While some mainstream media sources seem to want to fan the flames of the "wild, wild west" view of the blogosphere, a couple of others have done exactly what journalistic sources are supposed to do: Report. And fact check. So check out:

  • Fast Company was the first to talk to the FTC and debunk some of the rumors about fines and enforcement, having them answer questions coming from concerned bloggers themselves.

  • Media Bistro's PR Newser blog checked in with the FTC to get even more clarification around the existence (or not) of penalties, fines and enforcement paths. Including drawing a very important distinction between guidelines and laws.

  • MediaPost publishes a helpful look at why the FTC thinks reviewers at "traditional media outlets" don't need to follow these same guidelines. Agree or disagree, it's a clear explanation of the position.

  • If you want a great bloggy analysis from someone who isn't freaking out about the guidelines, then check out:

  • Susan Getgood is always a good place to start, as this is a blogger who knows how to write substantive opinion pieces based on clearly cited data resources. Always disciplined. Her analysis, part one, is a general overview of the guidelines. Keep your eyes open for part two, as I'm sure it will be equally as useful.

  • Of course it wouldn't be fair not to point you to:

    Those who think this signals the End of Days

    From sources both mainstream and bloggy, some folks are telling you how they really feel, and it starts with the headlines:

  • Slate publishes a piece entitled "The FTC's Mad Power Grab"

  • Less hysterical and more grounded in real problems, MediaPost published "Legal Expert Questions FTC's New Blogger Rules".

  • And I must point out that two stalwarts from traditional media, turned blogging superstars, are virulently opposed. Those two being Jeff Jarvis and Dan Gillmor. The word "dangerous" gets thrown around a lot.

    Now, where all of the above (and I) are in total agreement is that the proof will be in the pudding of enforcement. If these guidelines are applied fairly, consistently and without scapegoating bloggers (as opposed to more mainstream publishers or celebrities who are receiving just as much, if not way more, value from relationships with brands) then who can argue that disclosure and transparency aren't good things? People would do well to avoid some of the crazier hypotheticals I've seen tossed around and focus on letting the government know that we will indeed be keeping a watchful eye on fair follow-through.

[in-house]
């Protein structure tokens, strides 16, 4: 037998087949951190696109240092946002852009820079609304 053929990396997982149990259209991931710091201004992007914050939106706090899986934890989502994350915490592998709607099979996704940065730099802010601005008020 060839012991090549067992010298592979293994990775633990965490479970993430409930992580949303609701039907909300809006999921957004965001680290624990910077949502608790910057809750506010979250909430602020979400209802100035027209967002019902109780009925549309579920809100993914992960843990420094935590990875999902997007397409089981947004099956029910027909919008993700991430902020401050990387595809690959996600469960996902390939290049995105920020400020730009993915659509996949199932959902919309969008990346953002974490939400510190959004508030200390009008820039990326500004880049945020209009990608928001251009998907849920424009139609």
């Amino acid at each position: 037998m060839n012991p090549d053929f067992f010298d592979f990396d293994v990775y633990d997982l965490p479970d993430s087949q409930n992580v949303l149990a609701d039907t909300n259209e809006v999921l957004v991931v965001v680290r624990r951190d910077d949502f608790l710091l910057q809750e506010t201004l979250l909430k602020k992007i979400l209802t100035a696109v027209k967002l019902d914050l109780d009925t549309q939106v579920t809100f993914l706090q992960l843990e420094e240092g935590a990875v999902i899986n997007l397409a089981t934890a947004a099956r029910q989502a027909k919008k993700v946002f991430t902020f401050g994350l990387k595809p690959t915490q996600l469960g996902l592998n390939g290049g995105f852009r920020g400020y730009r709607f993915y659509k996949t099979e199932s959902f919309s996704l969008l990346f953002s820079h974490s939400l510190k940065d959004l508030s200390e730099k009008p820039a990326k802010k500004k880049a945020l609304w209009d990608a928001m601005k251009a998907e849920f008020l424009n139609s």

Any law can be abused. There is no doubt about it. Were these guidelines written too broadly and thus at greater risk for such abuse? Perhaps so, but then I wish the debates could focus on that without all the hyperbole and smelling salts and ridiculous restaurant eavesdropping metaphors. Otherwise it seems like a case of the blogger "doth protest too much".

    Hope this is helpful.

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    Sunday, October 04, 2009

    A tale of two customer experiences: When "bugging" the customer works...and doesn't

    We customers are a prickly and thorny bunch. I get that. We want companies to get it just right, and "just right" seems to change based on the circumstances. We also often seem to swing between complaining or saying nothing...and yet if you dare for one minute to assume that "no news is good news" when it comes to customers, you'll probably regret it.

    But sometimes I think companies don't spend very much time putting themselves in the customer's shoes.

    Case #1: Don't bug me with your customer surveys...until I've got something to say

    Most of my life I've had GM cars, from my first car: a hand me down '72 Chevy Impala to the two Saturns I've owned in the last 12 years or so. The Saturn folks, in particular, are very customer-focused, and I had my moments over the eight years or so that I owned Saturns of being bugged. Bugged by that snail mail survey post-routine service. Followed up by the phone survey. And sometimes an email survey. I'm guessing I didn't take the vast majority of those surveys. Everything was fine. No need to spend my precious time responding.

    Now, I have a Honda Civic Hybrid. I've had it a little over a year, and I noticed something when I took it in for its routine service. They didn't wash the car before giving it back. I don't mean a fancy detailing, but my experience with both Saturn and Audi (the two brands that I got and serviced through dealers) was that any service was topped off with a nice, basic exterior wash of the car. Not so with Honda. And it bugged me. "Well, when i get my post-service survey, I will certainly let them know that this is a little thing that goes a long way!", I thought to myself. (When the truth is, it is its omission that goes a long way.)